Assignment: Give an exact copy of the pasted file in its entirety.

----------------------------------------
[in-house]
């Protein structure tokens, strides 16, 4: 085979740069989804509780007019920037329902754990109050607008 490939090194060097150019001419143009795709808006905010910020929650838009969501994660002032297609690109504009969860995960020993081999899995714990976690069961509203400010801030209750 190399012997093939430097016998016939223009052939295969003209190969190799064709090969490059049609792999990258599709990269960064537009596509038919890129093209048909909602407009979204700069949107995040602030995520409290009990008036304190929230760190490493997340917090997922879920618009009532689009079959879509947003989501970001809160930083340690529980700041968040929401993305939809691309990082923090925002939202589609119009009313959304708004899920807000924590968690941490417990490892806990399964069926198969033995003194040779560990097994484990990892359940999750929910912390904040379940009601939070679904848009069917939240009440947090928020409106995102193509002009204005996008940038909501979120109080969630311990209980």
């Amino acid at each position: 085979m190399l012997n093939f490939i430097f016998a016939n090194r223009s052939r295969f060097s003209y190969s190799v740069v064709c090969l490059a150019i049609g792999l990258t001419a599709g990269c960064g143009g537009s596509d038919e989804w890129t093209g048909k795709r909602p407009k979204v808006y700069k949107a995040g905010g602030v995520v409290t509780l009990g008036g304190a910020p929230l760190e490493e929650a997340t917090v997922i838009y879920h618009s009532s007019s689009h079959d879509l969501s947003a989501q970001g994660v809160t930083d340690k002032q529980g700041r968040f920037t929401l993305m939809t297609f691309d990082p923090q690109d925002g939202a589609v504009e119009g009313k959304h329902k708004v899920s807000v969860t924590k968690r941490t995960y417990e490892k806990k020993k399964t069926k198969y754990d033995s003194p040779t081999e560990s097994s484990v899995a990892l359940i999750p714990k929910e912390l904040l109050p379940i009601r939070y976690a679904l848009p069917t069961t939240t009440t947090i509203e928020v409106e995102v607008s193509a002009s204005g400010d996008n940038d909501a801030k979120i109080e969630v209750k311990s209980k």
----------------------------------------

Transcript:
[in-house]
């Protein structure tokens, strides 16, 4: 085979740069989804509780007019920037329902754990109050607008 490939090194060097150019001419143009795709808006905010910020929650838009969501994660002032297609690109504009969860995960020993081999899995714990976690069961509203400010801030209750 190399012997093939430097016998016939223009052939295969003209190969190799064709090969490059049609792999990258599709990269960064537009596509038919890129093209048909909602407009979204700069949107995040602030995520409290009990008036304190929230760190490493997340917090997922879920618009009532689009079959879509947003989501970001809160930083340690529980700041968040929401993305939809691309990082923090925002939202589609119009009313959304708004899920807000924590968690941490417990490892806990399964069926198969033995003194040779560990097994484990990892359940999750929910912390904040379940009601939070679904848009069917939240009440947090928020409106995102193509002009204005996008940038909501979120109080969630311990209980």
């Amino acid at each position: 085979m190399l012997n093939f490939i430097f016998a016939n090194r223009s052939r295969f060097s003209y190969s190799v740069v064709c090969l490059a150019i049609g792999l990258t001419a599709g990269c960064g143009g537009s596509d038919e989804w890129t093209g048909k795709r909602p407009k979204v808006y700069k949107a995040g905010g602030v995520v409290t509780l009990g008036g304190a910020p929230l760190e490493e929650a997340t917090v997922i838009y879920h618009s009532s007019s689009h079959d879509l969501s947003a989501q970001g994660v809160t930083d340690k002032q529980g700041r968040f920037t929401l993305m939809t297609f691309d990082p923090q690109d925002g939202a589609v504009e119009g009313k959304h329902k708004v899920s807000v969860t924590k968690r941490t995960y417990e490892k806990k020993k399964t069926k198969y754990d033995s003194p040779t081999e560990s097994s484990v899995a990892l359940i999750p714990k929910e912390l904040l109050p379940i009601r939070y976690a679904l848009p069917t069961t939240t009440t947090i509203e928020v409106e995102v607008s193509a002009s204005g400010d996008n940038d909501a801030k979120i109080e969630v209750k311990s209980k």